M.A. Muqtedar Khan
India too has emerged as a democracy after independence. It used to be a great civilization, now it is on its way to becoming a great world power. India is not only a successful democracy and an emerging fountain of knowledge for the World; it is also the other Holy Land. There are only four religions with over a billion adherents, two come from the Middle East (Islam and Christianity) and the other two were made in India (Hinduism and Buddhism).
Whether it is Indian software engineers, doctors, or professors, Indians are not only scripting a phenomenal story of growth in India, but are also driving growth everywhere in the World.
In the U.S. too Indians and their progeny are making an incredible impact. Bobby Jindal the Governor of Louisiana, Fareed Zakaria and Sanjay Gupta of CNN, Deepak Chopra, 11 Nobel Laureates, and thousands of scientists and entrepreneurs are making America a more scientific and prosperous nation. Kalpana Chawla the brave astronaut who died in the Space Shuttle accident was an Indian-American. And then there is yours truly.
One of the most important reasons for India’s tremendous post-Independence success is its unwavering focus on education. One of the earliest architects of India’s freedom struggle and its focus on education was a Muslim scholar – Maulana Azad, a close companion of Mahatma Gandhi and the first Minister of Education of free India (from 1947-1958). His educational policies that created the world-renowned Indian Institutes of Technologies and brought education to women very early on played a big role in India’s social and economic development and its ability to nourish its democracy.
Maulana Azad was a remarkable man by any standards. He was a freedom fighter, a journalist, a scholar, a politician and a statesman. He was born in Mecca in 1988 in a family of Islamic scholars, who taught Islam in Mecca and Calcutta. He received a traditional education in Islamic sciences but in his early teens he recognized that much of his education was religious indoctrination. So he rebelled against it and declared his intellectual freedom and took the nom de plume – Azad. Azad means free.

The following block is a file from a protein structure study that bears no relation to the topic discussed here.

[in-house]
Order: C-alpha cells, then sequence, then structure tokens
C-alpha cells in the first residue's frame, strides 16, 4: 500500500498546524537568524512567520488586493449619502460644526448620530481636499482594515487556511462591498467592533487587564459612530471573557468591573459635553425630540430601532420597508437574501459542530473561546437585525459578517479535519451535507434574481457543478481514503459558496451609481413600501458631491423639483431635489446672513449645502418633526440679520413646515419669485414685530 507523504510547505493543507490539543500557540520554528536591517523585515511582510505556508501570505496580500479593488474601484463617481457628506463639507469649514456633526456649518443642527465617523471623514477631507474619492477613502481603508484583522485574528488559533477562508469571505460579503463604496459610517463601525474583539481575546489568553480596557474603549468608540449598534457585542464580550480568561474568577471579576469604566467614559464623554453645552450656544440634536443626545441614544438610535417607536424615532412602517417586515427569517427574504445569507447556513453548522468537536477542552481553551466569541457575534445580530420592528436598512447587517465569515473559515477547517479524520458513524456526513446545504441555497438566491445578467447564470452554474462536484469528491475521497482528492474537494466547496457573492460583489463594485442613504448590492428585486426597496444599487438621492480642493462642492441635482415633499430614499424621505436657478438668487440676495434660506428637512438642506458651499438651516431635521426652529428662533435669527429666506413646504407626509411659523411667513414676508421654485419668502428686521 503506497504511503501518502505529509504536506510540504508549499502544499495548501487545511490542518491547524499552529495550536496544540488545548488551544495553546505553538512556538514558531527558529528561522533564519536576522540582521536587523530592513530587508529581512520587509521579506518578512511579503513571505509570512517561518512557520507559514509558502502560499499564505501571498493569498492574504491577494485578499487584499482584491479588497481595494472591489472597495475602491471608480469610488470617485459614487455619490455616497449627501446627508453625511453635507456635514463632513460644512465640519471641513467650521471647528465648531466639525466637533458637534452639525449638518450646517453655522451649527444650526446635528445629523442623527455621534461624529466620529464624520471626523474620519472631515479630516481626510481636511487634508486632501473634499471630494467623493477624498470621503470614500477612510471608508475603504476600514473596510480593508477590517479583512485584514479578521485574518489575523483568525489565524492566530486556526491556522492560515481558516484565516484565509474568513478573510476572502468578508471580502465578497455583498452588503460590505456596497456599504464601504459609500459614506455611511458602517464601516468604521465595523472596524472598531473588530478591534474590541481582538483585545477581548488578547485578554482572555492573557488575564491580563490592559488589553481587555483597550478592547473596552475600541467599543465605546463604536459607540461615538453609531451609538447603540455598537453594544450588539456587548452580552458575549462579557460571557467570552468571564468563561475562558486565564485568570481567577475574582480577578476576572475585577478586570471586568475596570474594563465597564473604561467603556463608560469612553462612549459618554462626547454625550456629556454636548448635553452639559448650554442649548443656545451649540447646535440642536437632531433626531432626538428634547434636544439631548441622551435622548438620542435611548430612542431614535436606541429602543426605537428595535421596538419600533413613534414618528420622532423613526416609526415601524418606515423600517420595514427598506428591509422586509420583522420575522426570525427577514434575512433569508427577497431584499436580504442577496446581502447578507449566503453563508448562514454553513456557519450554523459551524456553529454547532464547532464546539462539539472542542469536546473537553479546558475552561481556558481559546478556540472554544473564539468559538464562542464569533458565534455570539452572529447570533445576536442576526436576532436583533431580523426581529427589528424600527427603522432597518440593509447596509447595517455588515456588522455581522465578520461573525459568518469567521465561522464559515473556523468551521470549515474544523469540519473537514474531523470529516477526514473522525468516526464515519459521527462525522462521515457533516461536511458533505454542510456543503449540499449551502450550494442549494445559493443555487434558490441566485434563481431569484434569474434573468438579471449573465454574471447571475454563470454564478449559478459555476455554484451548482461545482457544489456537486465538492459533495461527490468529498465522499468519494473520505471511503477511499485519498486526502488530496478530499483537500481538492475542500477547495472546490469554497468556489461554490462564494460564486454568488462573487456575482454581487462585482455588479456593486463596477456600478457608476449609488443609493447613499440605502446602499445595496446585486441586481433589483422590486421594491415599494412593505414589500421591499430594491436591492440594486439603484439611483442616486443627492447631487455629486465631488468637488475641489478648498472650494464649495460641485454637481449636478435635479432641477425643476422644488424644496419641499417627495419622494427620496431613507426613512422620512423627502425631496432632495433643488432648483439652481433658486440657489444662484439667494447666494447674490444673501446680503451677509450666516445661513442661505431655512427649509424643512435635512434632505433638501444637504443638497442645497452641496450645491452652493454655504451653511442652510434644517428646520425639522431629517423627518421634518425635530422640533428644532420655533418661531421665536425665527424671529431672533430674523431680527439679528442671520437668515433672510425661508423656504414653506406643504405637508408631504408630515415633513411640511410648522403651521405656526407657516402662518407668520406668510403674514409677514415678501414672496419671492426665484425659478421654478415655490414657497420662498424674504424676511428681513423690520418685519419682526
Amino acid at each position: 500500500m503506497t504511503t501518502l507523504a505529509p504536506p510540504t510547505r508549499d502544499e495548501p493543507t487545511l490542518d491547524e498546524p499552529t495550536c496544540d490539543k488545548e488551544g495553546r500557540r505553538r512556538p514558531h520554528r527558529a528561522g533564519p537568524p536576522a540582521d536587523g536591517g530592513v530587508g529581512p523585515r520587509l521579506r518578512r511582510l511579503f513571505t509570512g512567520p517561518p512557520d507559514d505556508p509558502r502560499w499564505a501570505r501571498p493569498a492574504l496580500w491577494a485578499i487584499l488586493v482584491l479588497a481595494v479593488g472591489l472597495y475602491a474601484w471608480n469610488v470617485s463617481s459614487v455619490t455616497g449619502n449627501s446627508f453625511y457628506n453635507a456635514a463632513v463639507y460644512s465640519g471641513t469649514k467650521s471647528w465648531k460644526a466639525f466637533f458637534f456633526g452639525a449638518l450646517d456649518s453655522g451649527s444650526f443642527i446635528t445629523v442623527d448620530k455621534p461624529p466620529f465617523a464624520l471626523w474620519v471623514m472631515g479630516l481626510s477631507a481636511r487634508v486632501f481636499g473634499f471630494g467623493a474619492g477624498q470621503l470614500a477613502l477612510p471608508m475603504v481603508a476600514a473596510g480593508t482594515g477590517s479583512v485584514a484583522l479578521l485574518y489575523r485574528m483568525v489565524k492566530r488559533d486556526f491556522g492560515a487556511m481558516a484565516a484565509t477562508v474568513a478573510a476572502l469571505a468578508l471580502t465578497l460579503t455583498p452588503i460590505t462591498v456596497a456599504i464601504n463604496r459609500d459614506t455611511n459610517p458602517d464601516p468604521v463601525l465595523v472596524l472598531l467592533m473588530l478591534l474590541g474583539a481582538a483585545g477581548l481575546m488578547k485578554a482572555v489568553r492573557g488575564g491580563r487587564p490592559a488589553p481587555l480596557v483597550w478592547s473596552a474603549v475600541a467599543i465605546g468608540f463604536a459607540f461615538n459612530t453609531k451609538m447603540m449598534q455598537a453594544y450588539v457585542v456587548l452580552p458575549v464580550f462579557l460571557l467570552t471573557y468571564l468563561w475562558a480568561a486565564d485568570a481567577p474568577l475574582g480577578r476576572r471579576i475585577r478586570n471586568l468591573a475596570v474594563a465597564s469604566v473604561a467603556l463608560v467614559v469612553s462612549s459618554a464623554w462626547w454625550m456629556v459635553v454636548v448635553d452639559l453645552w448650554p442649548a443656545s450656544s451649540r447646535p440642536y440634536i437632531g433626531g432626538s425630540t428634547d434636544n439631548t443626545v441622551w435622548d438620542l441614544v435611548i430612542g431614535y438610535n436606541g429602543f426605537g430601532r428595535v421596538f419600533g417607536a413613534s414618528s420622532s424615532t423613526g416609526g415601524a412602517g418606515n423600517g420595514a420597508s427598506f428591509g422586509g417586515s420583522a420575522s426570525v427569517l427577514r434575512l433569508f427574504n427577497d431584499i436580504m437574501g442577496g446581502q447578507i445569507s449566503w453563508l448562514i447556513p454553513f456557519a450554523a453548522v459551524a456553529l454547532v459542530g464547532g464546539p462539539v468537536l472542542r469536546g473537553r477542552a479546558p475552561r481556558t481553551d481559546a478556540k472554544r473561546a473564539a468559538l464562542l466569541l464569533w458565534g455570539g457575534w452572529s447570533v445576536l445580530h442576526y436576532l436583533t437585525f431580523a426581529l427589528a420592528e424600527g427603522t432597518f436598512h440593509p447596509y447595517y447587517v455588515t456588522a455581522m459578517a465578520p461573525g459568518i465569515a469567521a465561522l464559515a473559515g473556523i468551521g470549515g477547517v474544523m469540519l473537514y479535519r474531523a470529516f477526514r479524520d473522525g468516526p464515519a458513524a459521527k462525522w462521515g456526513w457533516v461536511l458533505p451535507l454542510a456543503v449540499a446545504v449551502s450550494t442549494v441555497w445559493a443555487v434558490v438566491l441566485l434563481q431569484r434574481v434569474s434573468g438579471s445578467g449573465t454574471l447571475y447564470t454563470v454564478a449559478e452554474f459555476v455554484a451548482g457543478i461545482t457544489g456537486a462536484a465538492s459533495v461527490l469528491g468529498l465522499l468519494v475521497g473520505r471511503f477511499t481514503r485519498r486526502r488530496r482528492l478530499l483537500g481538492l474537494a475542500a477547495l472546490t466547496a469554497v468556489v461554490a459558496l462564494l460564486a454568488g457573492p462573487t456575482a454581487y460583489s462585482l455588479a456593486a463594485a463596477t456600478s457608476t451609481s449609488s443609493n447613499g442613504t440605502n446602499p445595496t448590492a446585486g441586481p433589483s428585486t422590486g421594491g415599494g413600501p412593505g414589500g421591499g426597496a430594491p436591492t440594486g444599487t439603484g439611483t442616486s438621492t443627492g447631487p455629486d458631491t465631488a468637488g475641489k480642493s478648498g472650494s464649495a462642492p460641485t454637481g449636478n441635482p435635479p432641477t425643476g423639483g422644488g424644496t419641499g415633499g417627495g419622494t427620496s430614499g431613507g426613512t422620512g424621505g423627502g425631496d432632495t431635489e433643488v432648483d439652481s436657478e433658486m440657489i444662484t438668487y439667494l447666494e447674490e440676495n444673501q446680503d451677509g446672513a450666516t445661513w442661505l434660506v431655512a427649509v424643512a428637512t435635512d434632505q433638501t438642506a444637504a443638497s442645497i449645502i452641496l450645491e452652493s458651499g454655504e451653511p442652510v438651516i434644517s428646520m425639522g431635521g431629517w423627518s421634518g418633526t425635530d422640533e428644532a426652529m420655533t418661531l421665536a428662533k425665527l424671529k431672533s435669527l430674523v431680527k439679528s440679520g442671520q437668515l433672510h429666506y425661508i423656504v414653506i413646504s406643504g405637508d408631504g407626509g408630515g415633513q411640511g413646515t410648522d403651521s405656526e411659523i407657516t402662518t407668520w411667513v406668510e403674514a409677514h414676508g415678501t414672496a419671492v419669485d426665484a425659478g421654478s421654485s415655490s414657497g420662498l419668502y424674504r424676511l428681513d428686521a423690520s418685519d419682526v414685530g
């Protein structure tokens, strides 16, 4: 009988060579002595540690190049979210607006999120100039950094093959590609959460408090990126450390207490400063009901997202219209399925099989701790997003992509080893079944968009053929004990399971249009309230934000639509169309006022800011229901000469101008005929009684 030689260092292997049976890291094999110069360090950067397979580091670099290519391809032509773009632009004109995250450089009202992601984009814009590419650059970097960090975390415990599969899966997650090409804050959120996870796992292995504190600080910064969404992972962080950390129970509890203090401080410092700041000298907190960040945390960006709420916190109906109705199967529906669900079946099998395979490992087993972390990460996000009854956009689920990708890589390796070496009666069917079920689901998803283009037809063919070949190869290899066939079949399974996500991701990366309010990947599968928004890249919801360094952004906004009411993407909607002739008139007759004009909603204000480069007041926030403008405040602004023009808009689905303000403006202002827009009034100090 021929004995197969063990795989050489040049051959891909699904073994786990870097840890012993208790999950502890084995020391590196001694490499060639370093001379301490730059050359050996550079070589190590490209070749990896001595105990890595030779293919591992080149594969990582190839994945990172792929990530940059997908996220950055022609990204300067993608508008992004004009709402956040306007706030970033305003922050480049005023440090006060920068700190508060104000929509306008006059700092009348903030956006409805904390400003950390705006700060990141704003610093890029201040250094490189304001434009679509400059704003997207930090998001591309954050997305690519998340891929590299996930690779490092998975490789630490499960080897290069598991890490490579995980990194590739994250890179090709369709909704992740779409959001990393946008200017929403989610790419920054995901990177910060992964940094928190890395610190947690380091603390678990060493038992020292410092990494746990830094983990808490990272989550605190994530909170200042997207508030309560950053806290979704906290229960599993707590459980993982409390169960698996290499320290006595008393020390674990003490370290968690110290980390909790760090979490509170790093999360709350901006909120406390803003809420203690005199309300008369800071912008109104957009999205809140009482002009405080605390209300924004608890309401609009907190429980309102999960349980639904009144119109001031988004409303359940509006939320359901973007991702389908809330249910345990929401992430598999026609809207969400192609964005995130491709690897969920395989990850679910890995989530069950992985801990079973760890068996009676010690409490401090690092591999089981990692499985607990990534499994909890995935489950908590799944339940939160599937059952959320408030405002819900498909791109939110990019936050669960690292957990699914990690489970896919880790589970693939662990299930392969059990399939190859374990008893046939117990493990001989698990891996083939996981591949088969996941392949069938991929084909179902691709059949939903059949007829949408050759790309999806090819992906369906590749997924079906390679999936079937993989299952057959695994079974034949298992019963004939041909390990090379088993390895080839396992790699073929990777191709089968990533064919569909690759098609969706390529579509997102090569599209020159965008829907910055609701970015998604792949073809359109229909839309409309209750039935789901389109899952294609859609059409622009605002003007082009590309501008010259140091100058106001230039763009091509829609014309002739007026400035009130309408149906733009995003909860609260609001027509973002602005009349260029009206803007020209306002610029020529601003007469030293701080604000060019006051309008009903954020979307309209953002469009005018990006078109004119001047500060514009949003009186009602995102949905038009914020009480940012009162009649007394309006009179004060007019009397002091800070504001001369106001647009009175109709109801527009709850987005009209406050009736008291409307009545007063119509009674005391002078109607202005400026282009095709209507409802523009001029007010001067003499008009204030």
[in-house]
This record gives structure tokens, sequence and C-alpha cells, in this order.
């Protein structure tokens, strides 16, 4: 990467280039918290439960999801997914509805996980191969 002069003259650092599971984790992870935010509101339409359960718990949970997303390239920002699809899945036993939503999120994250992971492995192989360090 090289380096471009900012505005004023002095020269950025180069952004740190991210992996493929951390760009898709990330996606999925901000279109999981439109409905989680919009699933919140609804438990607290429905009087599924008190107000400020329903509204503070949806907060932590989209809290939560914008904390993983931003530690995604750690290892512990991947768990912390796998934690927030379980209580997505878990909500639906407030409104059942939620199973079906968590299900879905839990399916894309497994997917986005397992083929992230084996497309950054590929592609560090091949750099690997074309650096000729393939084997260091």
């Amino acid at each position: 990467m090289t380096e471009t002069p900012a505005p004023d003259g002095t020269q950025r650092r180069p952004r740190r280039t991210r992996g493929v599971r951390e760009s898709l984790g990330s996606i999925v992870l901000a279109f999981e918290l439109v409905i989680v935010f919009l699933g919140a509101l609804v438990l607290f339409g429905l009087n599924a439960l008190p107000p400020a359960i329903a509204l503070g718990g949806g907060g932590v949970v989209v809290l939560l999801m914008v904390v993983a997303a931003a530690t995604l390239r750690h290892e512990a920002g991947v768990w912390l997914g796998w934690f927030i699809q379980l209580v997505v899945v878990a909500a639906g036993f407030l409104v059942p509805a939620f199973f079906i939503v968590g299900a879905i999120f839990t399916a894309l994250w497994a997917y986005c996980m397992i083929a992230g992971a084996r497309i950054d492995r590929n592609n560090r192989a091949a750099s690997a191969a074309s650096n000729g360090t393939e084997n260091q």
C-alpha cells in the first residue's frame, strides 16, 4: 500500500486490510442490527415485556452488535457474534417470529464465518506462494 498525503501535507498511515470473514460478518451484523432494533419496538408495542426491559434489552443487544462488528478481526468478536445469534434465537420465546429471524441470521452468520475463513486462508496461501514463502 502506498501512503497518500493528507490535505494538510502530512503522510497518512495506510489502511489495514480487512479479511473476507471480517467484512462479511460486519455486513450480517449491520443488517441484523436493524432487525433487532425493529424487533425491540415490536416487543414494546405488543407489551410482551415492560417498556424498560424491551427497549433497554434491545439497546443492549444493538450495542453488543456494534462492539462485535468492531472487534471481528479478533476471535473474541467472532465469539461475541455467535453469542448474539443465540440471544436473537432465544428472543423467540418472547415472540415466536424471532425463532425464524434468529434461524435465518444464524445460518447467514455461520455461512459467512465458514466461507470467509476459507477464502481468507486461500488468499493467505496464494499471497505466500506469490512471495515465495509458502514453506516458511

He became a prominent player in India’s freedom struggle, motivated millions of Muslim Indians to join the movement through his various magazines and led the Indian National Congress during the crucial years from 1940-1946. He was an Indian Muslim leader and Islamic scholar who believed in Hindu-Muslim unity and opposed the partition of India on religious grounds. He believed that a secular, democratic India would safe guard the freedoms of both Muslims and Hindus.
Azad’s faith in communal harmony came from his belief in the fundamental unity of all religions. Based on his reading of the Quran which claims that God has sent prophets with the divine message to all people, some of them known to Prophet Muhammed others he was not aware of (40:78) and that all religions are but one (23:52). It was this belief that made him reach out to Hindus, Christians, and Parsees, successfully.
In spite of his political responsibilities, Azad found time to write books on India and on the Quran. His magnum opus was a thirty-volume commentary on the Quran and several other treatises on the Quran and a history of India’s struggle – India Wins Freedom. No leader in the Indian subcontinent, Hindu or Muslim, could match him in erudition and scholarship. No contemporary leader in the entire Muslim World is able to combine political leadership and Islamic scholarship like Azad.
Muslims who live as minorities need leaders like Azad who emphasize respect for pluralism, believe in democracy and eschew mental and social ghettoes. Leaders who use religious identities as political instruments not only undermine the social harmony of societies but also do more harm than good for the very minorities whose interests they claim to advance. We live in an age of globalization, where boundaries are gradually losing their salience, in this age, politics of religious boundaries are artificial and counter productive.
I hope that American Muslims will discover Azad and learn how to live and lead in a secular democracy; and non-Muslim Americans learn that not all Muslim leaders in history were divisive and partisan. Many like Azad, seek political and religious unity.
M. A. Muqtedar Khan is Assistant Professor in the Department of Political Science and International Relations at University of Delaware, USA.